The hardest thing was putting on the shirt. Many years ago, en route to cover a Celtics game at the old Boston Garden for Sports Illustrated, I realized I was wearing green, the home team's color. I jumped out of a cab, ran into a department store and bought a different shirt. That's the extent to which a journalist will go to keep his professional distance. � But there I was on Phoenix Suns Media Day, Oct. 3, at America West Arena, sporting a black polo shirt adorned with the team's logo. Six weeks earlier the Suns had agreed to let me serve as an assistant coach in training camp, and now I had to dress the part. Over the next five days I attended every coaches meeting, every two-a-day practice, every team meal and every bleary-eyed, pizza-chomping film session. I spent 12 hours a day with coach Mike D'Antoni and his five assistants, and during that period they asked to go off the record only a half-dozen times. I chased down shots for 2004-05 MVP Steve Nash, got slapped in the face during a drill by a disturbingly gleeful Shawn Marion, lost $20 betting against Amar� Stoudemire, heard myself introduced as an assistant coach in front of 7,000 fans, charted plays from the bench and developed an even deeper love of basketball-the result, no doubt, of walking into a gym every day with guys who live it 24/7.
In the end my lone disappointment was that much of the play-calling and terminology remained tantalizingly beyond my grasp. I came in knowing Basketball 101 and left as a first-year grad student, but the NBA is coached at a Ph.D. level. Suffice it to say that nothing you will see from the Suns this season sprang from the mind of McCallum.
THE HOBO AND THE KANDI MAN
The first day of practice at the University of Arizona, in Tucson, is three days away, but D'Antoni and his assistants- Marc Iavaroni, Alvin Gentry, Phil Weber, brother Dan D'Antoni and Todd Quinter-have been meeting on and off most of the summer, and at least one assistant was always present when players worked out at America West Arena. The addition of free-agent guard Raja Bell ratcheted up the intensity of pickup games. "We now have three stormers," says Weber-that is, three players who will storm off the court if the team loses, Nash and Stoudemire being the others.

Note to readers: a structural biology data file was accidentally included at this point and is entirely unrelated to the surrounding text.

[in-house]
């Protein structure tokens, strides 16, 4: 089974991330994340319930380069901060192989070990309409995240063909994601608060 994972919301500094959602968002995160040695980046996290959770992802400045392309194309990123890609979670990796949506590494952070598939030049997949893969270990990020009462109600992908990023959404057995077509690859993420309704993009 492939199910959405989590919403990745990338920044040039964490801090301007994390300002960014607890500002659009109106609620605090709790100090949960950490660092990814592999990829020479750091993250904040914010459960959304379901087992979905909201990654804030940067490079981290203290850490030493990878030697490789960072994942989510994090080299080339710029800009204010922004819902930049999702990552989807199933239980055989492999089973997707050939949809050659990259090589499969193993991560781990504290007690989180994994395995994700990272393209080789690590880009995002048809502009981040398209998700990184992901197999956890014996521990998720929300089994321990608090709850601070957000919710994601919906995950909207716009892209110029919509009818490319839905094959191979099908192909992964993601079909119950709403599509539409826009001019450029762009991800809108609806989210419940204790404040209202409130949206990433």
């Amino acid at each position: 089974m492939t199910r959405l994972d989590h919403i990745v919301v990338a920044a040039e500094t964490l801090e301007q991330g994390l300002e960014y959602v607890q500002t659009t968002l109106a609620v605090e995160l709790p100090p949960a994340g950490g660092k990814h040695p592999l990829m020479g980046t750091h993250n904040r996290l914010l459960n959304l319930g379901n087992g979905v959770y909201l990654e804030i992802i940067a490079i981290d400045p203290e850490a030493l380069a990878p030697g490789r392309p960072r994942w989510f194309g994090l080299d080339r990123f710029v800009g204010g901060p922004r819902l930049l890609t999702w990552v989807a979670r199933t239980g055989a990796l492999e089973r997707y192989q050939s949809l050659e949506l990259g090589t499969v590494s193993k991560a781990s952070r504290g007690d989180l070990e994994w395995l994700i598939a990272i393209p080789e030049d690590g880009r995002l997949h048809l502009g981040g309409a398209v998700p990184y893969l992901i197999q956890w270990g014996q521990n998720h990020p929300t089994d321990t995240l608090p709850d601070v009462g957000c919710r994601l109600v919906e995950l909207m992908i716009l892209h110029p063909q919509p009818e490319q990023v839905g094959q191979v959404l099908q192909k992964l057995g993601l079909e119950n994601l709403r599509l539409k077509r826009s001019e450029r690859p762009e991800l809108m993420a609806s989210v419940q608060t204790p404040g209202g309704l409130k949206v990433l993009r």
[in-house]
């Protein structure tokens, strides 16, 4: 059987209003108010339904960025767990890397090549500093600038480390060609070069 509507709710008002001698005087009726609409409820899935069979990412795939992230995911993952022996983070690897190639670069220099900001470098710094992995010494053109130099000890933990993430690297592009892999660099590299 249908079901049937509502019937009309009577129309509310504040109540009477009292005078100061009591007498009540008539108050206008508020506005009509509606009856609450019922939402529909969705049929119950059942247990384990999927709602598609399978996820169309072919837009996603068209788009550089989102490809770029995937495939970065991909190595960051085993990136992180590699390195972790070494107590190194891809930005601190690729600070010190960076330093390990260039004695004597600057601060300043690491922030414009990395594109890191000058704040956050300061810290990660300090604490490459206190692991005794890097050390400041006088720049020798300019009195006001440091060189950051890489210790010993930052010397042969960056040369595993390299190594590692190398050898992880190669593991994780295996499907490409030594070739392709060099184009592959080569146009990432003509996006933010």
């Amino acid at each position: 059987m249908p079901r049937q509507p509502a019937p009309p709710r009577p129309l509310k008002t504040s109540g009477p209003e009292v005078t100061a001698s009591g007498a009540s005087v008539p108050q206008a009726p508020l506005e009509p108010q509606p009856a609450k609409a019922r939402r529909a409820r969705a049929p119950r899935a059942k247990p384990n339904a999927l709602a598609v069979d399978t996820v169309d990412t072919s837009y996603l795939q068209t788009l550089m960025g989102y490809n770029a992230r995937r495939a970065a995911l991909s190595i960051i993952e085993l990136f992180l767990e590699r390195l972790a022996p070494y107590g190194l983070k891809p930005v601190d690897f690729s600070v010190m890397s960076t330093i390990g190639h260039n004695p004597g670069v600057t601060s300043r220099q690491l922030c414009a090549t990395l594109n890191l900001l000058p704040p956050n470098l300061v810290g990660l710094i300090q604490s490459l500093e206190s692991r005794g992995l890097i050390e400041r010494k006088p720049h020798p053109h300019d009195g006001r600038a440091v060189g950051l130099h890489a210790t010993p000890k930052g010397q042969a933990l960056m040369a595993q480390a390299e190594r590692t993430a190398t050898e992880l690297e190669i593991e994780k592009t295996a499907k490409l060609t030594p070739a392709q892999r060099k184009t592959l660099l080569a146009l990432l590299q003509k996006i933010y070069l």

During the season NBA assistants spend as much as 18 hours a day together. They are by nature intensely competitive, but they have to find a way to get along, to consider one another's opinions and still be assertive enough to gain traction within the organization. The Phoenix assistants seem comfortable together, their lingua franca a combination of insults and hoops jargon.
Iavaroni will probably be a head coach someday; he was interviewed for the Portland Trail Blazers' job during the summer before they hired Nate McMillan. He's sober-minded and skilled with X's and O's but also quick-witted and friendly. Gentry has run three NBA teams, and though he may never get another head coaching job, his knowledge and professionalism practically guarantee him employment as an assistant.
Weber is a skilled clinician who, as the lone unmarried assistant, is known for his Peter Pan lifestyle and for impeccable standards in female companionship. Quinter, the team's chief scout, is gone much of the time during the season and thus is more of an "assistant assistant." He's the ultimate Suns insider, though; he has been with the club since 1986 (he started as video coordinator) and has served under nine head coaches. Quinter doesn't get too involved in the game plan, but when he says something-"That's the way the Spurs run it" or "The Sonics started doing that in February"-the staff listens.
I bond instantly with Dan D'Antoni. In a way we're both outsiders. After 30 years as a high school coach in South Carolina, Dan knows basketball inside and out but not the NBA; after covering the NBA for 20 years, I know the league reasonably well but not basketball inside and out. While Dan has integrated himself into the group, it's impossible to forget that he is Mike's big brother, four years his senior.
If you came to the team with no knowledge of the pecking order and sat around for a few minutes listening to the Phoenix coaches lob insults at each other-as they are on this day in the main basketball office-you would have no idea which one was the boss. But after an hour you'd say that 54-year-old Mike D'Antoni, despite his easygoing nature and open-mindedness, is unquestionably in charge.